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Truman Medical Center in Kansas City to require workers to be vaccinated for COVID

Truman Medical Center in Kansas City to require workers to be vaccinated for COVID

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Shawn Byrne

A health care worker at Truman Medical Centers/University Health inoculates Kansas City Fire Department EMT Shawn Byrne with the Pfizer-BioNTech covid vaccine. Although three members of that fire department died of covid-19, firefighters were not included in the first phase of vaccine distribution in Missouri. (Truman Medical Centers/University Health)

KANSAS CITY, Mo. — Truman Medical Centers in Kansas City announced Monday that it will require all workers to be vaccinated against the COVID-19 virus, becoming one of the first in the Kansas City region to do so.

“[Truman Medical Centers/University Health] wants to ensure we are doing everything possible to keep our patients, our workforce, and our community safe,” Charlie Shields, president and CEO said in a written statement released Monday. Truman Medical Centers/University Health is an academic medical center providing health care in the Kansas City area.

“In doing so, we recognize the importance of leading by example. For that reason, and so the medical center remains able to care for the growing number of patients suffering from COVID-19, the entire workforce at Truman Medical Centers/University Health will be required to be vaccinated by Sept. 20,” Shields said.

The mandate is consistent with its long-standing practices of requiring health care workers to be vaccinated against serious infectious diseases for the safety of patients and staff. Approximately 70% of its staff have already been vaccinated against the coronavirus and its variants.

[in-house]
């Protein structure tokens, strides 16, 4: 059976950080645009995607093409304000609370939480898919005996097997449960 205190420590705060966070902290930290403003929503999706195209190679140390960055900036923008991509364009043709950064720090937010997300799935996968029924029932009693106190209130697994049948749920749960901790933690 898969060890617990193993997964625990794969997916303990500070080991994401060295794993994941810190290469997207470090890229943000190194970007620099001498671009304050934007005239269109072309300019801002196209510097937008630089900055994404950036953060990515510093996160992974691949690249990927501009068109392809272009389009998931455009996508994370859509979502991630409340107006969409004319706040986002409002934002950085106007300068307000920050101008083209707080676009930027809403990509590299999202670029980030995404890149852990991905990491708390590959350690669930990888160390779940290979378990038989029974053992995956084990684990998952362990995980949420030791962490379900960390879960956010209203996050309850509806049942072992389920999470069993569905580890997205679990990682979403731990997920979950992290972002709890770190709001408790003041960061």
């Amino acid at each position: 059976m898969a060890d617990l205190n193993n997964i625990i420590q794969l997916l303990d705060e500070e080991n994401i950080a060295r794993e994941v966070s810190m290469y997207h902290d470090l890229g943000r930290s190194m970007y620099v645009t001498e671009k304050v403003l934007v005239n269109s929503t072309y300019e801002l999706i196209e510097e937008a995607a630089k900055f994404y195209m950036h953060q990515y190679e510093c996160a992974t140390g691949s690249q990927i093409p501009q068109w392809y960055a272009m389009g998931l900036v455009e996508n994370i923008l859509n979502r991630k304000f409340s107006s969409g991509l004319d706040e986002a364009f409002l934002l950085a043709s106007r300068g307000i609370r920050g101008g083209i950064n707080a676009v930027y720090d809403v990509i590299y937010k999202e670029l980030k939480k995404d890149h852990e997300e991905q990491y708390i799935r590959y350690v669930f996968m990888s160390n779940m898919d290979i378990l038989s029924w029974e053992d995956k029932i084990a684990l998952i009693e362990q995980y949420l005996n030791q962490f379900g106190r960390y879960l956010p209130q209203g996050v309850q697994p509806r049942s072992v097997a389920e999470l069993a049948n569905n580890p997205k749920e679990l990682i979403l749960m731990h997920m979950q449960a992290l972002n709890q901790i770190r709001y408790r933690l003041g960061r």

The announcement came on the same day more than nearly 60 professional medical groups and associations issued a joint statement calling for mandatory COVID-19 vaccines for all health care and long-term care workers, according to a release from the American Public Health Association.

Because of the recent surge in COVID-19 and the availability of safe and effective vaccines, the organizations and societies urged that all health care and long-term care employers require their workers to be vaccinated.

“This is the logical fulfillment of the ethical commitment of all health care workers to put patients as well as residents of long-term care facilities first and take all steps necessary to ensure their health and well-being.”

Earlier this month, Chesterfield-based Mercy said it was requiring employees at its more than 40 hospitals in Missouri, Kansas and some neighboring states to get a COVID vaccination, becoming the fourth St. Louis area health system to mandate the shots.  

The rule goes into effect Sept. 30 for the hospitals, which are in such cities as Springfield, Joplin and St. Louis, as well as in Kansas, Arkansas and Oklahoma.

BJC HealthCare and Washington University on June 15 were the first major institutions in the St. Louis region to announce COVID-19 vaccine requirements, setting a Sept. 15 deadline for employees.

St. Luke’s Hospital made a similar announcement on June 25, with an Aug. 13 deadline. SSM Health came next on June 28, with employees having to be fully vaccinated by the end of September.

The Post-Dispatch contributed to this report.

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